The 4 Most Common Vitamin Deficiencies

There are so many nutrients essential for great health. While we can get all the nutrients we need from a balanced diet, the average American diet is low in numerous crucial nutrients. Fortunately, people can get their necessary nutrients from supplements from stores like, but even then, it may not be enough, especially without a proper diet.

Let’s take a look at the most common vitamin deficiencies.

  1. Iron

Iron is an essential mineral that transports oxygen to our cells. Unfortunately, it is one of the most common deficiencies worldwide, affecting over 25% of people. The number increases in preschool children, along with menstruating or young pregnant women. Vegetarians and vegans have an increased risk of iron deficiency as well because they are unable to get as many protein sources.

The symptoms of an iron deficiency include weakness, tiredness, a weakened immune system, along with impaired brain function. You can get iron from red meat, organ meat, canned sardines, shellfish, beans, seeds, and dark leafy greens. You may choose to supplement from brands like Pure Encapsulations in Supplement First, but avoid overdoing it, as too much iron can also be harmful.

  1. Iodine

Iodine is another essential mineral, this time for normal thyroid function and hormonal production. It is also one of the more common nutrient deficiencies, affecting almost 1/3 of the world’s population. The most common symptom is an enlarged thyroid gland, along with weight gain, shortness of breath, and an increase in heart rate.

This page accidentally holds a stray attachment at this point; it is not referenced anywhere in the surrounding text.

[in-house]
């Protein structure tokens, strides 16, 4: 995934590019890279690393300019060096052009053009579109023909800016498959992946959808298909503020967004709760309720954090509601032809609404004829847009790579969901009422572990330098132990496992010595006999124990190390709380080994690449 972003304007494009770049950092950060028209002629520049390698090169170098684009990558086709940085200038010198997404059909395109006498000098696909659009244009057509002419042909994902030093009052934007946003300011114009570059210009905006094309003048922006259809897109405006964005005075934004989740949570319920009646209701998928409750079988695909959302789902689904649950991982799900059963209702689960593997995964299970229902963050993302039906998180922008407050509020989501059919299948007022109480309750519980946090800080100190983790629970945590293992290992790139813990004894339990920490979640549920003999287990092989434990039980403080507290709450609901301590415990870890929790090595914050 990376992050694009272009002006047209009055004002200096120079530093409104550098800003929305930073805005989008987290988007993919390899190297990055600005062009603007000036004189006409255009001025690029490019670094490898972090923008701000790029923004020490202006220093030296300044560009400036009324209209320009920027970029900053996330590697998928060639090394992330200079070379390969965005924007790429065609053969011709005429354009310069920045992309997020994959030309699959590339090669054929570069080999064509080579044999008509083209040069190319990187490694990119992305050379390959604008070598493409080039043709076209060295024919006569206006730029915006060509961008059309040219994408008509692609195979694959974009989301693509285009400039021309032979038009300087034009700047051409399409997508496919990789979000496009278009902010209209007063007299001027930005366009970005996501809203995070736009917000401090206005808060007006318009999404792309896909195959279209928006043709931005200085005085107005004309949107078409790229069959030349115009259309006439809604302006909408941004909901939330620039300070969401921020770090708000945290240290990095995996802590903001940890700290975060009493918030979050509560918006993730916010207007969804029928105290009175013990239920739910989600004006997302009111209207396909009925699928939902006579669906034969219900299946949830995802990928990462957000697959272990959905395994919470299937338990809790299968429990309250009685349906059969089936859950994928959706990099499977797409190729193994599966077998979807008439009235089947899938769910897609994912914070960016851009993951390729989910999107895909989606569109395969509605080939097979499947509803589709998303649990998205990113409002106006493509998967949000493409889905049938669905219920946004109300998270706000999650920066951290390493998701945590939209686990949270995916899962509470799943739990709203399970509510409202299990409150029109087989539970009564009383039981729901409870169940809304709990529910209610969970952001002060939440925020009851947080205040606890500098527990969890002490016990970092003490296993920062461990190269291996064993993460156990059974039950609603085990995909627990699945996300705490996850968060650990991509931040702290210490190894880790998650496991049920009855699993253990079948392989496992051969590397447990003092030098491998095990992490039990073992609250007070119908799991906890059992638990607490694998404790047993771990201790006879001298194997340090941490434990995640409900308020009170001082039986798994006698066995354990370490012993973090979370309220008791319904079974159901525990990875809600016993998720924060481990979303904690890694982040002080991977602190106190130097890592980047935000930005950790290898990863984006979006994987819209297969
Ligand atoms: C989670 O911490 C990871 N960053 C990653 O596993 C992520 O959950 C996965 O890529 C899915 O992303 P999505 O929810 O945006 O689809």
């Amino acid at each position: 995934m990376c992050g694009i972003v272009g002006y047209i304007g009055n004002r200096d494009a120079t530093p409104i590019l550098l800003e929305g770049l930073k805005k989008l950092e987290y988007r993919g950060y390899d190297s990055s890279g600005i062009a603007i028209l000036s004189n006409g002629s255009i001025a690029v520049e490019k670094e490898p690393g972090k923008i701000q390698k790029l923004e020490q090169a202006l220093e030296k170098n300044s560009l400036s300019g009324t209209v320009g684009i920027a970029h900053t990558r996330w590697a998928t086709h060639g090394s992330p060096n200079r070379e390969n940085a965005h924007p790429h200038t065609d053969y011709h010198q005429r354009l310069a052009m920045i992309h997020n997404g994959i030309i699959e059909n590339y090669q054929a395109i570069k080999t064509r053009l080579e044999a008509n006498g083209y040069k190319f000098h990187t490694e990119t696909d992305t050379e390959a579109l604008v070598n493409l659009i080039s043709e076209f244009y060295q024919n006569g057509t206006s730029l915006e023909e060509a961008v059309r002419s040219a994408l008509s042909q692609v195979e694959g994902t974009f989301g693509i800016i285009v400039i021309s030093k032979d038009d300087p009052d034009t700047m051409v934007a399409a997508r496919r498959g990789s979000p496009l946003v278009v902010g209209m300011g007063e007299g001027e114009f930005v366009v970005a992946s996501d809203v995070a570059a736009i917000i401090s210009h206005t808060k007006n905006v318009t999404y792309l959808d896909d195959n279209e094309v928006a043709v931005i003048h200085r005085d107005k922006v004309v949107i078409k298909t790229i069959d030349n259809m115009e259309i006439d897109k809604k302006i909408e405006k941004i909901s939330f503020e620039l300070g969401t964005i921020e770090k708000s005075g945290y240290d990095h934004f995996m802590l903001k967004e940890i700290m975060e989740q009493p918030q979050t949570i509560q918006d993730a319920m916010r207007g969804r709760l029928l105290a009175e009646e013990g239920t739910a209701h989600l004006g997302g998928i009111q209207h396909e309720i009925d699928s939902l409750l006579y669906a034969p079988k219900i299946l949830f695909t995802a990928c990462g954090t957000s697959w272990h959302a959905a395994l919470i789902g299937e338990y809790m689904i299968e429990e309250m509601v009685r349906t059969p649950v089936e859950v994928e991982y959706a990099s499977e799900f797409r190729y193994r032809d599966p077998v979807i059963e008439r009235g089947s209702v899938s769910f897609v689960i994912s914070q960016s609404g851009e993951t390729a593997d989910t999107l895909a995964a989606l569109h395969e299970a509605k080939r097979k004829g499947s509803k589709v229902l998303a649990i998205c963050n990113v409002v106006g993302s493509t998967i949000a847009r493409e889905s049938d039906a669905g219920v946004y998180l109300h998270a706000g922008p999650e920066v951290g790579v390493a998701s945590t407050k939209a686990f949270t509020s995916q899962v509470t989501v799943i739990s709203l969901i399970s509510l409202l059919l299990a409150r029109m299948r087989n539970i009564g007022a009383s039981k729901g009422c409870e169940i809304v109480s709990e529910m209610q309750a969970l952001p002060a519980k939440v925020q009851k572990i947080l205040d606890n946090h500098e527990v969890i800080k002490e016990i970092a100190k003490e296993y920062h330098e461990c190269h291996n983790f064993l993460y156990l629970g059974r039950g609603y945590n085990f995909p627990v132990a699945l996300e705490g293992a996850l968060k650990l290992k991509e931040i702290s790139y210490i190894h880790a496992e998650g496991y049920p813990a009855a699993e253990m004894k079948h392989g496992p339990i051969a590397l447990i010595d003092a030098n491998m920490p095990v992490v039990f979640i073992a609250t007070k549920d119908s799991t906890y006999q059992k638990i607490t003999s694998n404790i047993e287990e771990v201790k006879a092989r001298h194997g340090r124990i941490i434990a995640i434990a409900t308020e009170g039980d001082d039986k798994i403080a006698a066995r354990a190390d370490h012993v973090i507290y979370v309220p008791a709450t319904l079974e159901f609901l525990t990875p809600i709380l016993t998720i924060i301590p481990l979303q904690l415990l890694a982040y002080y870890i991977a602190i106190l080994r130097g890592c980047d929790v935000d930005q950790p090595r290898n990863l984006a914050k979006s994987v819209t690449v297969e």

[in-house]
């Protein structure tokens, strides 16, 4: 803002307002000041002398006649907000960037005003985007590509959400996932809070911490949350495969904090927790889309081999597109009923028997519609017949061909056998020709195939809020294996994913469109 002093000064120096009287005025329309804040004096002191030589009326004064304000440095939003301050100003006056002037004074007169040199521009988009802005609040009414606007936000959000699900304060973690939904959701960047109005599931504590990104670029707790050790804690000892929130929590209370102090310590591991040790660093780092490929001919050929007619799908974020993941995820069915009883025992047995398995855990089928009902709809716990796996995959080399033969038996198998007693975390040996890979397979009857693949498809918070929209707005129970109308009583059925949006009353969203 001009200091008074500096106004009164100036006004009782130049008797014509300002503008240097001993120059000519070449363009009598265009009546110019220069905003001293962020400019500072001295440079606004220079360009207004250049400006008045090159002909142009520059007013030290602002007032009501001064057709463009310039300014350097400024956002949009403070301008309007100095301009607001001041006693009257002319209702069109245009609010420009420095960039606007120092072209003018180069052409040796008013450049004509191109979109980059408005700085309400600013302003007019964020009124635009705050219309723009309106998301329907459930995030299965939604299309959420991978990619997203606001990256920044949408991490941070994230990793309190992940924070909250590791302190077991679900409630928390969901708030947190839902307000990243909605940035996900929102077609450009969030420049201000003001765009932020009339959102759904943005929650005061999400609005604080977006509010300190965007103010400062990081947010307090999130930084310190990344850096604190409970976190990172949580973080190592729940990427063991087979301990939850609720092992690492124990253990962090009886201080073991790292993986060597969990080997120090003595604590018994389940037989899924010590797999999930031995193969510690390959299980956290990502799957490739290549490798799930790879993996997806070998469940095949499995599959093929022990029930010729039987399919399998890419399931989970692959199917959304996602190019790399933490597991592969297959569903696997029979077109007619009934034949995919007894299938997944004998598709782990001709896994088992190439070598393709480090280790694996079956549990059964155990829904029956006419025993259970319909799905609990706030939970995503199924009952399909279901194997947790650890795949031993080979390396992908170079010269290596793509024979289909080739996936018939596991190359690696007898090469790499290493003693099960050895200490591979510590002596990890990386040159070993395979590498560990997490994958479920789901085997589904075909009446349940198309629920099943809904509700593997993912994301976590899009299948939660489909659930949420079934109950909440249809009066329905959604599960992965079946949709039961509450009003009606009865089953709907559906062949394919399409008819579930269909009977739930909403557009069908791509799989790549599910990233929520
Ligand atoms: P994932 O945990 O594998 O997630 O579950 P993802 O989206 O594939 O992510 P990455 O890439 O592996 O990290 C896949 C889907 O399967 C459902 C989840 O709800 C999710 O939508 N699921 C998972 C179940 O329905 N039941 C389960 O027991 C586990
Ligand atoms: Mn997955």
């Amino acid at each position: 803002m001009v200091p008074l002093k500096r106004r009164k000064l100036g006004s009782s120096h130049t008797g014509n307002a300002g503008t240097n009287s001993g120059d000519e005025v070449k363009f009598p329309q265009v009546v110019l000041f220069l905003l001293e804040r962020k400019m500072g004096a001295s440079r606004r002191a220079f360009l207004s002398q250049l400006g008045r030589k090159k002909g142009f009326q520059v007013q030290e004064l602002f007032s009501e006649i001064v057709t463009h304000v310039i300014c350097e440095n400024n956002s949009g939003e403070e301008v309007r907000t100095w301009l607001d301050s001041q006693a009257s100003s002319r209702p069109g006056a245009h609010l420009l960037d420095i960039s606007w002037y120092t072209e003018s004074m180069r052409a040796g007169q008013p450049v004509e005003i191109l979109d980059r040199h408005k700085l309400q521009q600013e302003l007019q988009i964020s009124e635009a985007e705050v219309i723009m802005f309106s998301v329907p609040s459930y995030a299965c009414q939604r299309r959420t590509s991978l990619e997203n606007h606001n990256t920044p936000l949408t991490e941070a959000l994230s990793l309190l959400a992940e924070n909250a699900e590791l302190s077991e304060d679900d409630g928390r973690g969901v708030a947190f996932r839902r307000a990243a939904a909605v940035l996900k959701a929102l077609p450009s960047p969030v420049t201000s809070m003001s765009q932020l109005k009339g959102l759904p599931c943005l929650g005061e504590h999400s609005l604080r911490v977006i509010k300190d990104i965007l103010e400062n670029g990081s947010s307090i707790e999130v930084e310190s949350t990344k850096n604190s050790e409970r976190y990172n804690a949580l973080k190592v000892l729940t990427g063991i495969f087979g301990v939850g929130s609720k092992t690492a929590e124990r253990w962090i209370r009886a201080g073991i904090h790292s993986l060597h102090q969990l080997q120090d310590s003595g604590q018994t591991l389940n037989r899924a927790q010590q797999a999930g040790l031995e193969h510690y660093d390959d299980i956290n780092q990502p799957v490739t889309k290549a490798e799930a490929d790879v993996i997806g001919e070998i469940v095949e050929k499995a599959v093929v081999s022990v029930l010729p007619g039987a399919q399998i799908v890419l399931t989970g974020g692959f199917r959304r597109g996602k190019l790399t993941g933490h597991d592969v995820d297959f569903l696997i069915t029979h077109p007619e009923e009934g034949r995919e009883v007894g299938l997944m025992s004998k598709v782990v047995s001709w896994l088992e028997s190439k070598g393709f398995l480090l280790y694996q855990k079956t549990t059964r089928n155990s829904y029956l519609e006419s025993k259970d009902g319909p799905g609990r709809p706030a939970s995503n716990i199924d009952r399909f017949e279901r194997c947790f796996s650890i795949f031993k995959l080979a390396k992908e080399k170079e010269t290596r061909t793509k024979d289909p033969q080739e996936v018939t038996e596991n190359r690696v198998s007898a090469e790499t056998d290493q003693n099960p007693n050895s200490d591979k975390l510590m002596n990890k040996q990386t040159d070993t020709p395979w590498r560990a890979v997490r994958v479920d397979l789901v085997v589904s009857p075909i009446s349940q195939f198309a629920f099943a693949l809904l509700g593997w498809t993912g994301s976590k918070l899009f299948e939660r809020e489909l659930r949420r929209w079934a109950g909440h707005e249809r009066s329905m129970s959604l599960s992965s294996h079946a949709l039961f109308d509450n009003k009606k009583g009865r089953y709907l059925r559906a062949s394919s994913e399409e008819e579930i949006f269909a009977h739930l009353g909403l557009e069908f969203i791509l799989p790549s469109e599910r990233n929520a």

Severe iodine deficiency is very harmful, especially in children, as it may cause developmental abnormalities and mental retardation.

One can get iodine from the following dietary sources: Fish, dairy, eggs, and seaweed.

  1. Vitamin D

Vitamin D is also called the sunshine vitamin, a fat-soluble vitamin functioning as a steroid hormone in the body. It will travel through the bloodstream and cells, signaling to switch genes on or off. This vitamin is produced from cholesterol in the skin when exposed to sunlight. As such, those who live far from the equator are more at risk of a vitamin D deficiency and require to take supplements.

A vitamin D deficiency isn’t obvious because it has subtle symptoms that would develop over the years or decades. Those who are deficient might experience bone loss, muscle weakness, and an increased risk of fractures. In children, it can cause soft bones and growth delays.

While adequate sunlight exposure is key to getting proper vitamin D, one can also get it from cod liver oil, egg yolks, and fatty fish.

  1. Vitamin B12

Also called cobalamin, vitamin B12 is a water-soluble vitamin essential for blood formation, along with nerve and brain function. All cells in our bodies require vitamin B12 to function properly, but they can’t produce the vitamin, so it’s important to get it from food and supplements.

Dietary sources of vitamin B12 are meat, shellfish, eggs, and milk products.

Wrapping It Up

Make sure you speak with your doctor about any vitamin deficiencies you may have before taking supplements.

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